known to him. Assuming that he did not consider it necessary to draw up a first
information report on the basis of such telephonic information, he would have
certainly made a note of it in the station diary. There is no evidence to show
that any station diary entry was made. PW-11 claimed that he had also sent a
report to the police. That report has not been produced before the Court. Thus,
neither the oral report made to the investigating officer by PW-11, nor the
written report said to have been sent to the police by PW-11 has been proved by
evidence brought on record. Therefore, the court is deprived of the initial
reports said to have been made by PW-11.
One also fails to understand why the investigating officer did not
immediately proceed to the place of occurrence, having come to know that the
respondent had committed the murder of his wife. The village of occurrence was
hardly 4 kms. from the police station, and yet the admitted case is that he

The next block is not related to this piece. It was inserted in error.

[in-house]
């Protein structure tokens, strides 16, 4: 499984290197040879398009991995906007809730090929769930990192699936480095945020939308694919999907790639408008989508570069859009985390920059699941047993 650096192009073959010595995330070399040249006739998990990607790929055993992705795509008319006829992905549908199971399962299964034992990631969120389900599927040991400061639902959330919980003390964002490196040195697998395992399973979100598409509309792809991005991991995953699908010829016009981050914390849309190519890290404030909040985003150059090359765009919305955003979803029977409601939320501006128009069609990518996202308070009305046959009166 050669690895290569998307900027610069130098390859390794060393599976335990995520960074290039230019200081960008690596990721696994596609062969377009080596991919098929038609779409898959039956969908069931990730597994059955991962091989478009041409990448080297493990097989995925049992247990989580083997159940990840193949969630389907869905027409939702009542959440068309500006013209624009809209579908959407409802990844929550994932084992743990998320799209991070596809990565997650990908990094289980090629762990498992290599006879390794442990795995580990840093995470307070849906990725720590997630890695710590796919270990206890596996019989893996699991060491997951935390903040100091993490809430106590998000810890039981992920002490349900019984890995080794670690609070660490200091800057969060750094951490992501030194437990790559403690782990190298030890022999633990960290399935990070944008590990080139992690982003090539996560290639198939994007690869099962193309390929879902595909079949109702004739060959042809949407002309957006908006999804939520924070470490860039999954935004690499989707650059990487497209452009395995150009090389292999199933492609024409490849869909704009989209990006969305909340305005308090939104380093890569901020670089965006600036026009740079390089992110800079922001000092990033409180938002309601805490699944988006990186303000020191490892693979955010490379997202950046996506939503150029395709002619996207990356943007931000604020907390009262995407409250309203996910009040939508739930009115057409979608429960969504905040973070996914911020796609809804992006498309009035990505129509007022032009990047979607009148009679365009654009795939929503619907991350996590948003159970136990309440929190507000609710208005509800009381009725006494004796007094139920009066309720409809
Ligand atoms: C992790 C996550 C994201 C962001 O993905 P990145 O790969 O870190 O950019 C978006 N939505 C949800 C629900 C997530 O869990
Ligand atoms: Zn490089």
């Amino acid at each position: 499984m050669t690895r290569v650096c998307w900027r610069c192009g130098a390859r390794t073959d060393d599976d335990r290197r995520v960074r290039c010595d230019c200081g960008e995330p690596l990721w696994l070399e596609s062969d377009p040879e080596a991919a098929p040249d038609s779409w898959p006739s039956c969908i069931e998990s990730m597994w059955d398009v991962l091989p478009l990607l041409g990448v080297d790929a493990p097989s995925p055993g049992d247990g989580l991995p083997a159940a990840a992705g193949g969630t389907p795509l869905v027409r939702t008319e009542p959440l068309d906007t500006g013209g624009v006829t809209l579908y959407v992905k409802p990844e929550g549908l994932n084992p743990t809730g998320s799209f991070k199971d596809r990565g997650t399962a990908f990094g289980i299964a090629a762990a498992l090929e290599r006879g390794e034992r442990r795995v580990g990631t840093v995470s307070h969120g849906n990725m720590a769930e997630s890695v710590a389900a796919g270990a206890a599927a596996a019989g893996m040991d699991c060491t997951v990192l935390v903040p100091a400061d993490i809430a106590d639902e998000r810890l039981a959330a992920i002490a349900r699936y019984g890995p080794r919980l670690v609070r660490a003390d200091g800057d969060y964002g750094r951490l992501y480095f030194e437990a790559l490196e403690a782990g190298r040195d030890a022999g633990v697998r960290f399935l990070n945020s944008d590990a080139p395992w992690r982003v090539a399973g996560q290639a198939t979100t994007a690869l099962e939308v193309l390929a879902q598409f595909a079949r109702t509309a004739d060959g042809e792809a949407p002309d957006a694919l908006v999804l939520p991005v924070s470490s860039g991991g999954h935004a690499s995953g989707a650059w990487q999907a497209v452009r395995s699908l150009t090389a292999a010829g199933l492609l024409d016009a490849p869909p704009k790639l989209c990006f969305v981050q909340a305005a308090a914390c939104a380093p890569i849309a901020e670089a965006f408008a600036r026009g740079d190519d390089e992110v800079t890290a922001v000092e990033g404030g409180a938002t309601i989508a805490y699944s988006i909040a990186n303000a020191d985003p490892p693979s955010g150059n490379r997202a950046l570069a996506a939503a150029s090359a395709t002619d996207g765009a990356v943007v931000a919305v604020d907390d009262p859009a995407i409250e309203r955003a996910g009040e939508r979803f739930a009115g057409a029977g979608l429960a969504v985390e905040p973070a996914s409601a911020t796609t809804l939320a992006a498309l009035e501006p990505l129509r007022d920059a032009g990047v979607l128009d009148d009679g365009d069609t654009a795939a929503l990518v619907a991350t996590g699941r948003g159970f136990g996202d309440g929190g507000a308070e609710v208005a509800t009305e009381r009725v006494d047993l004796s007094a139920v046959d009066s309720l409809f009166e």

came to the village at 6.30 A.M. It was at the place of occurrence that PW-11
is said to have made a report to him on the basis of which a formal first
information report was drawn up. These facts lead us to doubt the case of the
prosecution that any report was made at 7.00 P.M. by PW-1 to the Sarpanch of
the village, and that he had reported the matter to the police at 11.00 P.M.
The fact that the police arrived at the spot at about 6.30 A.M. when a report
was lodged by PW-11 for the first time, leads one to suspect that the death of
the deceased came to light some time early in the morning of 8th November,
1992, and only thereafter the investigative machinery was put into motion. This
finding of ours reduces the significance of the incriminating circumstance that
the respondent was last seen in the company of the deceased at 4.00 P.M. on the
The next significant circumstance is the fact that the respondent had given